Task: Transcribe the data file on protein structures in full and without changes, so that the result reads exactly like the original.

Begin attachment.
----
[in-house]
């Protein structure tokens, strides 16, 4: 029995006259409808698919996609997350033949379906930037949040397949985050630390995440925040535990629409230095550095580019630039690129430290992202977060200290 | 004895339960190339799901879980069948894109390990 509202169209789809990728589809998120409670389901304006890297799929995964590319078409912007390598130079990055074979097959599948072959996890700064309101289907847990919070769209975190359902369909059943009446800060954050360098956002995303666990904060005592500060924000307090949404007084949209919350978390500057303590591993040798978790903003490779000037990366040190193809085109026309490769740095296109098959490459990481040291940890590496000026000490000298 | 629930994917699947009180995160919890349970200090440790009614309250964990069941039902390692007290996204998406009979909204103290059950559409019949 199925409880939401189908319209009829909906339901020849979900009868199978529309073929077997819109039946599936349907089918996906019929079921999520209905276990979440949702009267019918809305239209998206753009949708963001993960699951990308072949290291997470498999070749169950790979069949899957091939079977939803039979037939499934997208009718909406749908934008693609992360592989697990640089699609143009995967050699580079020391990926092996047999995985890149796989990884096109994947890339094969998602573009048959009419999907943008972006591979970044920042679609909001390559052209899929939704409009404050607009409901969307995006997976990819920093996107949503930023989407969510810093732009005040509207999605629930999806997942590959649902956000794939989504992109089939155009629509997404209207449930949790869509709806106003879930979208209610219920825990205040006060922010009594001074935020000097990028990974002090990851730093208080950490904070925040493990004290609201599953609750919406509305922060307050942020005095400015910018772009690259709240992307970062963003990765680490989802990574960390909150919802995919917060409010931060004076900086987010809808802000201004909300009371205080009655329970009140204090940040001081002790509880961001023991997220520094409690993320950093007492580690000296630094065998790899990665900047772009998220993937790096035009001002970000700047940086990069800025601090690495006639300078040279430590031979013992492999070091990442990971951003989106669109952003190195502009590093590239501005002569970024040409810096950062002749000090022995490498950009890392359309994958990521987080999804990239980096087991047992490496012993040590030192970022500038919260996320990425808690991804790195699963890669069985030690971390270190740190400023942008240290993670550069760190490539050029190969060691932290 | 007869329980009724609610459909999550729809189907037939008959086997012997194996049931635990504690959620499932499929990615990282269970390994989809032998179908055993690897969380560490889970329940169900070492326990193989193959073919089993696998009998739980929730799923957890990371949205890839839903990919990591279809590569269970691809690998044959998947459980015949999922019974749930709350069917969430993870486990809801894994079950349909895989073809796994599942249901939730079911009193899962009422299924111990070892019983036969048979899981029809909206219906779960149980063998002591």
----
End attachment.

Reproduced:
[in-house]
């Protein structure tokens, strides 16, 4: 029995006259409808698919996609997350033949379906930037949040397949985050630390995440925040535990629409230095550095580019630039690129430290992202977060200290 | 004895339960190339799901879980069948894109390990 509202169209789809990728589809998120409670389901304006890297799929995964590319078409912007390598130079990055074979097959599948072959996890700064309101289907847990919070769209975190359902369909059943009446800060954050360098956002995303666990904060005592500060924000307090949404007084949209919350978390500057303590591993040798978790903003490779000037990366040190193809085109026309490769740095296109098959490459990481040291940890590496000026000490000298 | 629930994917699947009180995160919890349970200090440790009614309250964990069941039902390692007290996204998406009979909204103290059950559409019949 199925409880939401189908319209009829909906339901020849979900009868199978529309073929077997819109039946599936349907089918996906019929079921999520209905276990979440949702009267019918809305239209998206753009949708963001993960699951990308072949290291997470498999070749169950790979069949899957091939079977939803039979037939499934997208009718909406749908934008693609992360592989697990640089699609143009995967050699580079020391990926092996047999995985890149796989990884096109994947890339094969998602573009048959009419999907943008972006591979970044920042679609909001390559052209899929939704409009404050607009409901969307995006997976990819920093996107949503930023989407969510810093732009005040509207999605629930999806997942590959649902956000794939989504992109089939155009629509997404209207449930949790869509709806106003879930979208209610219920825990205040006060922010009594001074935020000097990028990974002090990851730093208080950490904070925040493990004290609201599953609750919406509305922060307050942020005095400015910018772009690259709240992307970062963003990765680490989802990574960390909150919802995919917060409010931060004076900086987010809808802000201004909300009371205080009655329970009140204090940040001081002790509880961001023991997220520094409690993320950093007492580690000296630094065998790899990665900047772009998220993937790096035009001002970000700047940086990069800025601090690495006639300078040279430590031979013992492999070091990442990971951003989106669109952003190195502009590093590239501005002569970024040409810096950062002749000090022995490498950009890392359309994958990521987080999804990239980096087991047992490496012993040590030192970022500038919260996320990425808690991804790195699963890669069985030690971390270190740190400023942008240290993670550069760190490539050029190969060691932290 | 007869329980009724609610459909999550729809189907037939008959086997012997194996049931635990504690959620499932499929990615990282269970390994989809032998179908055993690897969380560490889970329940169900070492326990193989193959073919089993696998009998739980929730799923957890990371949205890839839903990919990591279809590569269970691809690998044959998947459980015949999922019974749930709350069917969430993870486990809801894994079950349909895989073809796994599942249901939730079911009193899962009422299924111990070892019983036969048979899981029809909206219906779960149980063998002591």